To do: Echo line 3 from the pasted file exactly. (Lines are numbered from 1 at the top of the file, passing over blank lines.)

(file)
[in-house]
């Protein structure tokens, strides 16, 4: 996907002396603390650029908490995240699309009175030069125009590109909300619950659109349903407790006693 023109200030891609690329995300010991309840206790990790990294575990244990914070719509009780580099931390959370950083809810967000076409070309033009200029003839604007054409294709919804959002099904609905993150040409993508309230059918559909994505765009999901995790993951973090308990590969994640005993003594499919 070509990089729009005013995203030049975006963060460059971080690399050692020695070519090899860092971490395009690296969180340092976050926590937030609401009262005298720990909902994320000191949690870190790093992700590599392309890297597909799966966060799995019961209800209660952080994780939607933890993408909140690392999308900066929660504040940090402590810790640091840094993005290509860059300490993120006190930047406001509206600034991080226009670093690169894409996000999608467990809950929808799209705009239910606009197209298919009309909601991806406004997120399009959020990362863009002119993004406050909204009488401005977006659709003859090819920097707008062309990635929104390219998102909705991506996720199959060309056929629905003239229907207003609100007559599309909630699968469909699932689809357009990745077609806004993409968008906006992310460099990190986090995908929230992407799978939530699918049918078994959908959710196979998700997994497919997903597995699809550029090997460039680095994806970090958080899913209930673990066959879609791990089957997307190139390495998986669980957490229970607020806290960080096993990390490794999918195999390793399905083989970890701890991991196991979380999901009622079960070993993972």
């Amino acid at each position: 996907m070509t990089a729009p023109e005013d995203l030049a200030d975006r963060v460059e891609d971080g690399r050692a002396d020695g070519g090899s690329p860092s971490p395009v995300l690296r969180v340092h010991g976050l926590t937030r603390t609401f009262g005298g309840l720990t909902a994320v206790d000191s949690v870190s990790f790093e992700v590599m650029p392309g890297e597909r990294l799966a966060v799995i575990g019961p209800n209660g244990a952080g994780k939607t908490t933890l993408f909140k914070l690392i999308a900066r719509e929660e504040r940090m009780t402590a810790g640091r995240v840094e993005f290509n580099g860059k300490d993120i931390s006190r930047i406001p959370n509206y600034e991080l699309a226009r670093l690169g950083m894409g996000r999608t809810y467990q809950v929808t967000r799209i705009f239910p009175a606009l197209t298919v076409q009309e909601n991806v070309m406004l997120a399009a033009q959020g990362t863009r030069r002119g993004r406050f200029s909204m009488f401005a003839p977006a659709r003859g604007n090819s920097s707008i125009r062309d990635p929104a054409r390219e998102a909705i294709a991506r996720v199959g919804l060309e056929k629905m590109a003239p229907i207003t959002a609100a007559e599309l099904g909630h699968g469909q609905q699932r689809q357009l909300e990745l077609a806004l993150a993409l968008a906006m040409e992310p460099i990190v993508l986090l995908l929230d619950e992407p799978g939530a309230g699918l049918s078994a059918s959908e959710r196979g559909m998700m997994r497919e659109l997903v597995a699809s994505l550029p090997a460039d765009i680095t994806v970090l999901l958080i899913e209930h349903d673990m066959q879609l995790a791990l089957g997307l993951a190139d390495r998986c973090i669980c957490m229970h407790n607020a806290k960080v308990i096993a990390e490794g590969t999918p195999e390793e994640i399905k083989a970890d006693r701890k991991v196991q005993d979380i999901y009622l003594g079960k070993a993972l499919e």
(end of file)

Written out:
């Amino acid at each position: 996907m070509t990089a729009p023109e005013d995203l030049a200030d975006r963060v460059e891609d971080g690399r050692a002396d020695g070519g090899s690329p860092s971490p395009v995300l690296r969180v340092h010991g976050l926590t937030r603390t609401f009262g005298g309840l720990t909902a994320v206790d000191s949690v870190s990790f790093e992700v590599m650029p392309g890297e597909r990294l799966a966060v799995i575990g019961p209800n209660g244990a952080g994780k939607t908490t933890l993408f909140k914070l690392i999308a900066r719509e929660e504040r940090m009780t402590a810790g640091r995240v840094e993005f290509n580099g860059k300490d993120i931390s006190r930047i406001p959370n509206y600034e991080l699309a226009r670093l690169g950083m894409g996000r999608t809810y467990q809950v929808t967000r799209i705009f239910p009175a606009l197209t298919v076409q009309e909601n991806v070309m406004l997120a399009a033009q959020g990362t863009r030069r002119g993004r406050f200029s909204m009488f401005a003839p977006a659709r003859g604007n090819s920097s707008i125009r062309d990635p929104a054409r390219e998102a909705i294709a991506r996720v199959g919804l060309e056929k629905m590109a003239p229907i207003t959002a609100a007559e599309l099904g909630h699968g469909q609905q699932r689809q357009l909300e990745l077609a806004l993150a993409l968008a906006m040409e992310p460099i990190v993508l986090l995908l929230d619950e992407p799978g939530a309230g699918l049918s078994a059918s959908e959710r196979g559909m998700m997994r497919e659109l997903v597995a699809s994505l550029p090997a460039d765009i680095t994806v970090l999901l958080i899913e209930h349903d673990m066959q879609l995790a791990l089957g997307l993951a190139d390495r998986c973090i669980c957490m229970h407790n607020a806290k960080v308990i096993a990390e490794g590969t999918p195999e390793e994640i399905k083989a970890d006693r701890k991991v196991q005993d979380i999901y009622l003594g079960k070993a993972l499919e």